Although CDI programs have typically been implemented in the inpatient setting, many organizations are beginning to turn their attention toward outpatient documentation as well. That’s because many of the same documentation deficiencies occur in both settings. Poor outpatient documentation—particularly in the emergency department (ED) record—can also affect inpatient code assignment. As third-party auditors continue to scrutinize both inpatient and outpatient documentation, it makes sense to incorporate outpatient charts into CDI reviews or establish an outpatient CDI program, when possible.
Creating buy-in for your program
Like any major initiative, HIM professionals need to be able to explain to the administration why an outpatient CDI program is necessary. Begin by talking with your organization’s patient account representatives and claim editors. They’ll likely provide you with a breadth of information that you can use to justify your program. For instance, you’ll quickly learn that most denials are due to lack of documented medical necessity. National and Local Coverage Determinations define various codes that support medical necessity. The good news is that CDI specialists working in the emergency department and other outpatient areas can teach physicians about medical necessity and the types of diagnoses that justify certain procedures.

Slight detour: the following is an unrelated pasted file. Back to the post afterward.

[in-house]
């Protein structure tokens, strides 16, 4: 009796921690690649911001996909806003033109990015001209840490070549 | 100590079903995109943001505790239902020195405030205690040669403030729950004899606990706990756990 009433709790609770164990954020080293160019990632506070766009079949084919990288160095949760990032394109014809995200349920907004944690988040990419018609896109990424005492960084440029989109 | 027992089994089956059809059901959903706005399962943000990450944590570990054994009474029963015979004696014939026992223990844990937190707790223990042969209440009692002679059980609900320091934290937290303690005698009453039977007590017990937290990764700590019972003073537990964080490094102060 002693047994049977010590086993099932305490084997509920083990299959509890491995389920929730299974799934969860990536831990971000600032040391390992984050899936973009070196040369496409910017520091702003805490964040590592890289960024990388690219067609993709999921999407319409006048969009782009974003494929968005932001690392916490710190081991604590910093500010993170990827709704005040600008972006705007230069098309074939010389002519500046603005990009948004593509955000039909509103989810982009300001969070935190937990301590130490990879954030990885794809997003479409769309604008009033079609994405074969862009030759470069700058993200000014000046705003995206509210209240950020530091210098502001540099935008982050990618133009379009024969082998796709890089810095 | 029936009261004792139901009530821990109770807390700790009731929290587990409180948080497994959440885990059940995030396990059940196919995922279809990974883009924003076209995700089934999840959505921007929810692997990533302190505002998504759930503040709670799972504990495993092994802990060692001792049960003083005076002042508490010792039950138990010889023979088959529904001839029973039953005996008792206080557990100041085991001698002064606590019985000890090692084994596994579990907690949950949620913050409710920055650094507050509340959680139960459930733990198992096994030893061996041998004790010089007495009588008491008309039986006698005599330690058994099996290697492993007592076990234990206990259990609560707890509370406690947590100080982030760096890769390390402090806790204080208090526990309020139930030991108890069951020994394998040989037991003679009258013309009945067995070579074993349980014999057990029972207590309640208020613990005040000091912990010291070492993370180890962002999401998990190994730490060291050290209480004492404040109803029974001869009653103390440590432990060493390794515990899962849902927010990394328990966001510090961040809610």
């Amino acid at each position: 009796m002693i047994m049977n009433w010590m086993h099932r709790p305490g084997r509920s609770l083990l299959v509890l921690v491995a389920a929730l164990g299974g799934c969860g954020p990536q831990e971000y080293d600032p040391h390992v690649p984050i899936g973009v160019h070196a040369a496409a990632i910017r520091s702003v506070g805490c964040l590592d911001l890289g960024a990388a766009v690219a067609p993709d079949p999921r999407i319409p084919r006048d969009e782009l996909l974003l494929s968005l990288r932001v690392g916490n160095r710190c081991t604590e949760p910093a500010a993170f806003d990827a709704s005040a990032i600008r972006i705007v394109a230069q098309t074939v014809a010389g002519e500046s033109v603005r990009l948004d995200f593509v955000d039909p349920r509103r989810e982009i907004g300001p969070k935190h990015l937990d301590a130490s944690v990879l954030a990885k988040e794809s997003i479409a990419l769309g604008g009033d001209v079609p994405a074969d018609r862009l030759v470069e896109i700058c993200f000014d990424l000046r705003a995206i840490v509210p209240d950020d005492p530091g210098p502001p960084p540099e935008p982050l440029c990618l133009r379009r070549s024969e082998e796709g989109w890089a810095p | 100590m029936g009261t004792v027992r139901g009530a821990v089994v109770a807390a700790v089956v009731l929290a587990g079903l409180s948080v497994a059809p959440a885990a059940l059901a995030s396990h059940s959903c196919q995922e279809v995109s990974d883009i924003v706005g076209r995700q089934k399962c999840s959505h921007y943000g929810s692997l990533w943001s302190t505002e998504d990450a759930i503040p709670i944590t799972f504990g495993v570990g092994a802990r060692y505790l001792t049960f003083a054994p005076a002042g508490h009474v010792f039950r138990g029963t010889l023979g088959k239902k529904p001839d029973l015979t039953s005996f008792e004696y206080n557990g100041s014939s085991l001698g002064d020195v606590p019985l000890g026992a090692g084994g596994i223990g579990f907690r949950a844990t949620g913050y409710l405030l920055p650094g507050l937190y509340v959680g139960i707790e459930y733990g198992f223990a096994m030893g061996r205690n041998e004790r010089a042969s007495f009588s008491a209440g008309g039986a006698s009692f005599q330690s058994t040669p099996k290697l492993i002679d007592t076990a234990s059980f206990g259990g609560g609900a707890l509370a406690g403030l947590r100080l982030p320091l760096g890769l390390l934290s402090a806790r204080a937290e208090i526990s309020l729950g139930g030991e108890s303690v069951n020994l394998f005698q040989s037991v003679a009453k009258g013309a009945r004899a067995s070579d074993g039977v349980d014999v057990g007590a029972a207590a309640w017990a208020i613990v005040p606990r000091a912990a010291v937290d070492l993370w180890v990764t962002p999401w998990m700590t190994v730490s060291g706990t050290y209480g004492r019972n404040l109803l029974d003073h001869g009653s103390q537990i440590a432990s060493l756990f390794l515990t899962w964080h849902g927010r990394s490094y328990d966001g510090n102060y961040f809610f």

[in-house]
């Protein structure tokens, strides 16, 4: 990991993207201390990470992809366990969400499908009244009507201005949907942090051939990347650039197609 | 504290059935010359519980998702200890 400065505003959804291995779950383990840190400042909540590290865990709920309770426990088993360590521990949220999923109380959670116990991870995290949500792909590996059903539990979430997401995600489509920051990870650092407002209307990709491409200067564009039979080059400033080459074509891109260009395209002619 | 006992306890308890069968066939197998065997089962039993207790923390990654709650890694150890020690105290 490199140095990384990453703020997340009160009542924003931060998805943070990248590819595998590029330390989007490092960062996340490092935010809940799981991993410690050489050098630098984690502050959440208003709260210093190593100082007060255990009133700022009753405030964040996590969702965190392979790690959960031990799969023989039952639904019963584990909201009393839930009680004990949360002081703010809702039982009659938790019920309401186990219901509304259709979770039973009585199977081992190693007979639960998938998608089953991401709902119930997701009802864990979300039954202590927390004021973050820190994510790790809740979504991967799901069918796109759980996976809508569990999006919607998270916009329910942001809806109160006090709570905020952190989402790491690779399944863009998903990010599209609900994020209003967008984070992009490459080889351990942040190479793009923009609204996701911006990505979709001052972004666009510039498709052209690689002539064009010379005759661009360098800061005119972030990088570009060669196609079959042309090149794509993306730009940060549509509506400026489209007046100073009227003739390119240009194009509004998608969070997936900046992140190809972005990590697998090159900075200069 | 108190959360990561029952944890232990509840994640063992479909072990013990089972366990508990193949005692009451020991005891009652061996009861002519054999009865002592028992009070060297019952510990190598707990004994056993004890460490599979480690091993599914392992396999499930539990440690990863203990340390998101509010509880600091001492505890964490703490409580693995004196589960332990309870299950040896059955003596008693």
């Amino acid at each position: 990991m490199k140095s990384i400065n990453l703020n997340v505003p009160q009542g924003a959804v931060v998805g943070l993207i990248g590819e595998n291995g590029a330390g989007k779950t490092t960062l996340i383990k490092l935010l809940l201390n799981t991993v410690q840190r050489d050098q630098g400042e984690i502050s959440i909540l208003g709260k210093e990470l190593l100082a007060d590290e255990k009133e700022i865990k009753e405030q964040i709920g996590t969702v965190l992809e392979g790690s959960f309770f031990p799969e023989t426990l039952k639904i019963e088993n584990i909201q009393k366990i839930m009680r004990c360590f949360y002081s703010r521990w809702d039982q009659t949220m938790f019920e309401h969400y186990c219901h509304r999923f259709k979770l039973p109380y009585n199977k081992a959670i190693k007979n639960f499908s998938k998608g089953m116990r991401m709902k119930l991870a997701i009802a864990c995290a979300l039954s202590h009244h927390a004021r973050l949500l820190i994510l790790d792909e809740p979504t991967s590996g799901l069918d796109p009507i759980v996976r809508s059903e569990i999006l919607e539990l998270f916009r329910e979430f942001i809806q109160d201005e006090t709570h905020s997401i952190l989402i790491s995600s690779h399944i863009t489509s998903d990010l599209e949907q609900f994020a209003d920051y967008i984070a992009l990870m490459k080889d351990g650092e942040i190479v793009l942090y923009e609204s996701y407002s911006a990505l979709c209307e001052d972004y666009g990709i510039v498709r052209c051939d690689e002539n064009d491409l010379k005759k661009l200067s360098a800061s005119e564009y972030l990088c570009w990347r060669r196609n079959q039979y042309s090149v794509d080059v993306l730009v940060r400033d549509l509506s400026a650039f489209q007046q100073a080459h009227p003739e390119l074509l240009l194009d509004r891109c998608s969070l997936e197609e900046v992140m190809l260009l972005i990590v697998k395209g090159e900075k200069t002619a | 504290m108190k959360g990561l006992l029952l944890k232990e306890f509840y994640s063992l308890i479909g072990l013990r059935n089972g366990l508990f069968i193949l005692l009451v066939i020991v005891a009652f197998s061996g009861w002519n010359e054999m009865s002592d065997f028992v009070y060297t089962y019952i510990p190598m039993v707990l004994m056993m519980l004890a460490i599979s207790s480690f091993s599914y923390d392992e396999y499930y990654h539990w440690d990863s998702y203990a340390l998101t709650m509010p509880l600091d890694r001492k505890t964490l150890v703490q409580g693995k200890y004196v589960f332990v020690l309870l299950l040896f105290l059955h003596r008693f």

Don’t stop with medical necessity. Consider the following top three reasons to implement an outpatient CDI program:
1. Reduce claim denials – Although medical necessity contributes to many denials, it’s certainly not the only reason why claims are denied in the outpatient setting.
2. Improve the accuracy of the present on admission (POA) indicators – The ED record serves as the foundation for assignment of the POA indicators. Coders refer to this documentation when determining whether a patient presented to the hospital with a particular condition or whether he or she developed it after admission. POA indicators are important because they affect a hospital’s volume of hospital-acquired conditions (HAC). Coders need accurate and thorough documentation in the ED record so they can assign the POA indicator correctly. The CDI team should work with physicians to ensure that clinical indicators are documented appropriately. CMS will not pay the CC/MCC DRG for those selected HACs that are coded as “N” (not POA) for the POA Indicator. It also won’t pay the CC/MCC DRG for those selected HACs that are coded as “U” (documentation insufficient to determine the proper indicator) for the POA Indicator.
3. Enhance coding accuracy – As is the case in the inpatient setting, improving outpatient documentation will directly affect coding accuracy. When outpatient documentation is insufficient, organizations will notice a pattern of incorrect coding that can lead to a negative impact on reimbursement and data integrity. The outpatient CDI team must work with physicians in the ED, observation, and same-day surgery units to ensure that documentation supports accurate code assignment.
Once you’ve established the justification for creating an outpatient CDI program, determine your focus areas. To do so, use claim denial and edit data to identify the issues that require immediate attention.
What are your thoughts? Please comment to share other reasons to implement an outpatient CDI program.
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